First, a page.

Power can be harnessed from the wind to pump water or generate electricity. People have harnessed wind energy for power since 5000 BC. The main use of wind has been for sail boats and windmills that pump water and grind grain. The “American multi-blade design” windmill built in 1888 was the first large windmill to produce electricity. The United States, with today’s technology, could produce 20% of its energy needs, which is equivalent to the amount produced from nuclear power. America’s current wind energy production is 3 billion KWh of electricity annually; the energy equivalent of 6.4 million barrels of oil (http://www.altenergy.org/renewables/wind.html).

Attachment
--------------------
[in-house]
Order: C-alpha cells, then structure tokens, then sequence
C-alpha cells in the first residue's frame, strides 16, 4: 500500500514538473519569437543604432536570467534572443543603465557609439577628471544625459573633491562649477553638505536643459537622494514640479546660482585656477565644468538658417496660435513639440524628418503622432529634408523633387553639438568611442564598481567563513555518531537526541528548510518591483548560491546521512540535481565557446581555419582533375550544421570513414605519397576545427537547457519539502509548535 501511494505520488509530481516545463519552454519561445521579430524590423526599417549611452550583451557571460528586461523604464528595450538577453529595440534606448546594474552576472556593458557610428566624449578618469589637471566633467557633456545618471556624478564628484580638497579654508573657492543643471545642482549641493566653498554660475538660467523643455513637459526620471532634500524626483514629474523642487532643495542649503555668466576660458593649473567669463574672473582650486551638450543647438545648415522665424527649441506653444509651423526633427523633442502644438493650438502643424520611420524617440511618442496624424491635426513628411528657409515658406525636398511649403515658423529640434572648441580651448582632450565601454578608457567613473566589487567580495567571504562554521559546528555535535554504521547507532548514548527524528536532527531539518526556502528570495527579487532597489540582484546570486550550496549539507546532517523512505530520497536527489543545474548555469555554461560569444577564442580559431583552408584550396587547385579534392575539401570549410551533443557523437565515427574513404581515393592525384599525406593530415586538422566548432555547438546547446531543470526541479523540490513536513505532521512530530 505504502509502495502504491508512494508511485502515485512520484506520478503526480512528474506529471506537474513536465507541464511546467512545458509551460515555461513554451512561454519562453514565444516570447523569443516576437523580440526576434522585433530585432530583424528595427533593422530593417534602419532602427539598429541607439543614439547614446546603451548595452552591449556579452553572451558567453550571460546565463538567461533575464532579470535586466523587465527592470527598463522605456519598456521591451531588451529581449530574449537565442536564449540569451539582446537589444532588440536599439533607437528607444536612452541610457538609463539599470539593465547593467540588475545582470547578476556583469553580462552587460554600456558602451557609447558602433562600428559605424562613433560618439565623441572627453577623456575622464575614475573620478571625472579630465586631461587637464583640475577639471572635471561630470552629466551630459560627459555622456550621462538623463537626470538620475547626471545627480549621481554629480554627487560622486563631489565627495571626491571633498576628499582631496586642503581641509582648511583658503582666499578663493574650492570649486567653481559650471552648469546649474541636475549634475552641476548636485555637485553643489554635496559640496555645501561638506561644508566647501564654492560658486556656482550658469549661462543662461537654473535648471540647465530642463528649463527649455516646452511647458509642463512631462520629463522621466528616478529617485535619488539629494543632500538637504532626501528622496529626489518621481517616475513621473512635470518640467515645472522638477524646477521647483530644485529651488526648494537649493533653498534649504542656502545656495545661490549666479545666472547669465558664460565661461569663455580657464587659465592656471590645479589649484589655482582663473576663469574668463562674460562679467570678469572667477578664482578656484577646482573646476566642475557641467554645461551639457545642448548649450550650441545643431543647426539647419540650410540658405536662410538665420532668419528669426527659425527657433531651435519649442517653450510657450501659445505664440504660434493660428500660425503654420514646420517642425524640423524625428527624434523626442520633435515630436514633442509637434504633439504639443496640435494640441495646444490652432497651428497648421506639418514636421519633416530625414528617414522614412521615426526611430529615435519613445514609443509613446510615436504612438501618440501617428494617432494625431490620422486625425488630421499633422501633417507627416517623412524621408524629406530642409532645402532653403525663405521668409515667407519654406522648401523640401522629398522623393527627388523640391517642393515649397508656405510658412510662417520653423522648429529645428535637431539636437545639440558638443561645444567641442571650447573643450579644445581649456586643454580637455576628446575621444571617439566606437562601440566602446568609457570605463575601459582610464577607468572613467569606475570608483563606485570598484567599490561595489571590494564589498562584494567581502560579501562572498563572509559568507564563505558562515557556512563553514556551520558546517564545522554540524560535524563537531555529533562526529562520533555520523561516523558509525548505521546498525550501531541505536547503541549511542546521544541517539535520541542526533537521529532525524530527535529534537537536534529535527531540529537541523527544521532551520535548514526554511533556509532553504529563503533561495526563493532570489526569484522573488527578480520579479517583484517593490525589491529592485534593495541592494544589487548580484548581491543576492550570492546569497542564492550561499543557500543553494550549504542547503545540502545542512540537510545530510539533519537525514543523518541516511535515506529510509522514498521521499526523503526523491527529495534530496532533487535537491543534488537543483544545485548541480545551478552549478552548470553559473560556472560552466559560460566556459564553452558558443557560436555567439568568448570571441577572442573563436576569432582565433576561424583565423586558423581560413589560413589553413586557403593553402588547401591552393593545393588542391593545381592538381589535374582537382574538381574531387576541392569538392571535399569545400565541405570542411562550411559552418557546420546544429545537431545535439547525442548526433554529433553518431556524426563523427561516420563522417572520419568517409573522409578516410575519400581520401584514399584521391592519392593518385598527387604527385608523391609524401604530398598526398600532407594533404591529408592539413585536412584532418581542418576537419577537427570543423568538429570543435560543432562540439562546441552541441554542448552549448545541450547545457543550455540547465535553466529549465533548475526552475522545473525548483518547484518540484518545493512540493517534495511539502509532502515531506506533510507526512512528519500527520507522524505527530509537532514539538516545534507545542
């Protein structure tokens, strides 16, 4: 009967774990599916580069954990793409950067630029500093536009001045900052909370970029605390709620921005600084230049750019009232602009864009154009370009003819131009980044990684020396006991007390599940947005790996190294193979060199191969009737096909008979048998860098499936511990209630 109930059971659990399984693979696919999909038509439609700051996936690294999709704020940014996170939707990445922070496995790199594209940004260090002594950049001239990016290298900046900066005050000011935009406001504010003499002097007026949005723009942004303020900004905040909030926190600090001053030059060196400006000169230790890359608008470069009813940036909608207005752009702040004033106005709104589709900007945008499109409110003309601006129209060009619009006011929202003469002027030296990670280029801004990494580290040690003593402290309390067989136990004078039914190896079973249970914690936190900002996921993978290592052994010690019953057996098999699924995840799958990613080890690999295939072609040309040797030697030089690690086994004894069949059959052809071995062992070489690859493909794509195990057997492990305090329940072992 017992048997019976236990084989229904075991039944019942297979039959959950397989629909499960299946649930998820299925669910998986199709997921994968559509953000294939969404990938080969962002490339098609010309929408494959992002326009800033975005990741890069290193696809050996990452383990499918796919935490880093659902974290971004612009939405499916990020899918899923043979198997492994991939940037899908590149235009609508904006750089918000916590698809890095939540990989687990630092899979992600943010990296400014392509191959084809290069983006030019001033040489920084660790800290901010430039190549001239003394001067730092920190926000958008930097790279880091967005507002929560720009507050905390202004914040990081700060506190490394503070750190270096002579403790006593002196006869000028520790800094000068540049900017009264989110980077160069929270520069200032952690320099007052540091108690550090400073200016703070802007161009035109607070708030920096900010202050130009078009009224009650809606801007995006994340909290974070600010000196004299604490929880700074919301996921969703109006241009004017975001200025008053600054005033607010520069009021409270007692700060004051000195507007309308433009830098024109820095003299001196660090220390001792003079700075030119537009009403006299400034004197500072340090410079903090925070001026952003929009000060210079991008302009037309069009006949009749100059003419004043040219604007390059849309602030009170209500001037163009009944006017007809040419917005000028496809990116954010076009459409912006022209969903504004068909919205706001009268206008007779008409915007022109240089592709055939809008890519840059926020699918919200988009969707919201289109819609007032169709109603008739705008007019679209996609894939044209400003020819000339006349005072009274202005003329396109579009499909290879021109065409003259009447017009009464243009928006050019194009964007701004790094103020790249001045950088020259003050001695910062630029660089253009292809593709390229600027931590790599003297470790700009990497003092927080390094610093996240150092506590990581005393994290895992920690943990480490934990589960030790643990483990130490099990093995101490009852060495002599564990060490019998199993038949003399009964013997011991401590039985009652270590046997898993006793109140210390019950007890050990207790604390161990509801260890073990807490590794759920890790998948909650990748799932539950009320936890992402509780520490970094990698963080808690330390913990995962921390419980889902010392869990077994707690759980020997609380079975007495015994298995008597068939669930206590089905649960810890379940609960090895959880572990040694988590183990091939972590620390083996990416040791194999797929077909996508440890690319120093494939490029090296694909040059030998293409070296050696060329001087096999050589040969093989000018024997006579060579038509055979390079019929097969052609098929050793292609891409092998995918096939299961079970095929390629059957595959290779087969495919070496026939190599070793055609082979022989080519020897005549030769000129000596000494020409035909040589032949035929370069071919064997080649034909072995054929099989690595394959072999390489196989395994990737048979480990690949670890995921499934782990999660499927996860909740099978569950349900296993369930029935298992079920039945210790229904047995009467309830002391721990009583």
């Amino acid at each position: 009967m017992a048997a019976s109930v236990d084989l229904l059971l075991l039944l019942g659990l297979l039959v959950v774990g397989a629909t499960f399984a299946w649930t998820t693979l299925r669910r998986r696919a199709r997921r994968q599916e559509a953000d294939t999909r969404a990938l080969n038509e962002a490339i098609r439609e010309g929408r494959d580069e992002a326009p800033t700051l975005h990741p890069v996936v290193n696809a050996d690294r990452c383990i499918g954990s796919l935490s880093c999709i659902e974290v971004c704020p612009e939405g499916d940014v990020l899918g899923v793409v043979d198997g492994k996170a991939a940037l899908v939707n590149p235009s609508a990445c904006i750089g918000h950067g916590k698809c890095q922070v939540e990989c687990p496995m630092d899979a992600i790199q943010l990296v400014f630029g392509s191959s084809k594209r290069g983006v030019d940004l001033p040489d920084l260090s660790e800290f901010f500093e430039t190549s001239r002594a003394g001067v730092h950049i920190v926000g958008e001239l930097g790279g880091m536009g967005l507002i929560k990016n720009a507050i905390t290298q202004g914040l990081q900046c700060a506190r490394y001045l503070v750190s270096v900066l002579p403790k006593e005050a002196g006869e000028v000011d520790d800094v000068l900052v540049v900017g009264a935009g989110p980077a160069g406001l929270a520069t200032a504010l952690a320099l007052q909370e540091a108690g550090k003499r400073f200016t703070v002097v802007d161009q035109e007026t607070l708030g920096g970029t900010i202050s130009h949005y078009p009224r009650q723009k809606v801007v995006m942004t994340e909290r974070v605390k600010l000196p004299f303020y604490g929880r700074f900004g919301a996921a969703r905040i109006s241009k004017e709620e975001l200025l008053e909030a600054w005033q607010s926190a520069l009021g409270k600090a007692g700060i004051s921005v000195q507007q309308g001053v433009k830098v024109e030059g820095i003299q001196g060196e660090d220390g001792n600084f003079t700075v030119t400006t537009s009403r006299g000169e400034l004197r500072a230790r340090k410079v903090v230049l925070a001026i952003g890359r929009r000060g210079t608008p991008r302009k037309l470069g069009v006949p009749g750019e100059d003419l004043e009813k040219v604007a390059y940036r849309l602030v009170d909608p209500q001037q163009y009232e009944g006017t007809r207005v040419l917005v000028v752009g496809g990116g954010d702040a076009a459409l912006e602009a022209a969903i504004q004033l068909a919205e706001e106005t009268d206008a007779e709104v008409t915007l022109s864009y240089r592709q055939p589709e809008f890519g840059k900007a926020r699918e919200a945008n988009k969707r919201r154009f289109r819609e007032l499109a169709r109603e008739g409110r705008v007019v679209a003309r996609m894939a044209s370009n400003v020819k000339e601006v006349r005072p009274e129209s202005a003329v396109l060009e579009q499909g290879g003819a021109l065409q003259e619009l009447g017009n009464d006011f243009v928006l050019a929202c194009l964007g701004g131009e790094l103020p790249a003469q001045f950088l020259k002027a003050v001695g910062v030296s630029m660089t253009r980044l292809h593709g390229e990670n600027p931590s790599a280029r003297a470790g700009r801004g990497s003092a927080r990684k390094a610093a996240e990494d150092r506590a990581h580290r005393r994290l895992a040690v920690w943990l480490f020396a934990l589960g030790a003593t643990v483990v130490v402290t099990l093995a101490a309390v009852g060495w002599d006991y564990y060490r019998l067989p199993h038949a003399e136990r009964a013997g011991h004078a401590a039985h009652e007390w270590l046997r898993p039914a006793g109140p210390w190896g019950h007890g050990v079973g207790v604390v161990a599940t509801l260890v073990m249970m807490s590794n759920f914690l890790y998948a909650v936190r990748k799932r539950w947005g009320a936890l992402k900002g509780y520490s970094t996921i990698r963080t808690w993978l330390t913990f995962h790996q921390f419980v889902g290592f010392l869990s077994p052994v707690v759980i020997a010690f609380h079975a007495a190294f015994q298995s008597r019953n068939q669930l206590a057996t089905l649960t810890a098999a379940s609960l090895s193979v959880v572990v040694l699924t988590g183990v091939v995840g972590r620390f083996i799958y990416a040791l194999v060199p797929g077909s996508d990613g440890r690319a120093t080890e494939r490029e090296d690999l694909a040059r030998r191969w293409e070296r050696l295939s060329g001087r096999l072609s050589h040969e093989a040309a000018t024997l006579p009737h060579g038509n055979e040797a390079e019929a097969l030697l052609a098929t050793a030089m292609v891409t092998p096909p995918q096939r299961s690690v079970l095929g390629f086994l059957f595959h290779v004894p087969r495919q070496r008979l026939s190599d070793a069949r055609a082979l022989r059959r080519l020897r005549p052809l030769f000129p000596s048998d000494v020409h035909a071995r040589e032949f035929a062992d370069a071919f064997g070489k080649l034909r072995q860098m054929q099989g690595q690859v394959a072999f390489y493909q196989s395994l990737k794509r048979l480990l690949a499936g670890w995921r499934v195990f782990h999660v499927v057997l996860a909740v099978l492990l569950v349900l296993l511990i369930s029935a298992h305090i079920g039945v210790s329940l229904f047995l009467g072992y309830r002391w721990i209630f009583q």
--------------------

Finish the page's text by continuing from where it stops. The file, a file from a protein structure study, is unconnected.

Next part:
Currently wind generated power is the most promising new source of energy as it has become affordable enough to compete with oil. Wind energy, like solar energy, is a clean, free, and inexhaustible resource. However, there are some drawbacks to wind energy systems which include: (1) windmills have moving parts which can be costly to maintain, (2) the amount of wind available may be inadequate in certain areas; (3) to produce a significant amount of energy a large number of windmills and a large land base is needed, and (4) operation of windmills is hazardous to birds, however, the industry is taking many steps to reduce or eliminate bird-windmill interactions.

Wind Generation Study

The U.S. Fish and Wildlife Service recently published in the Federal Register voluntary interim guidelines to help energy companies avoid and minimize wildlife impacts from wind turbines.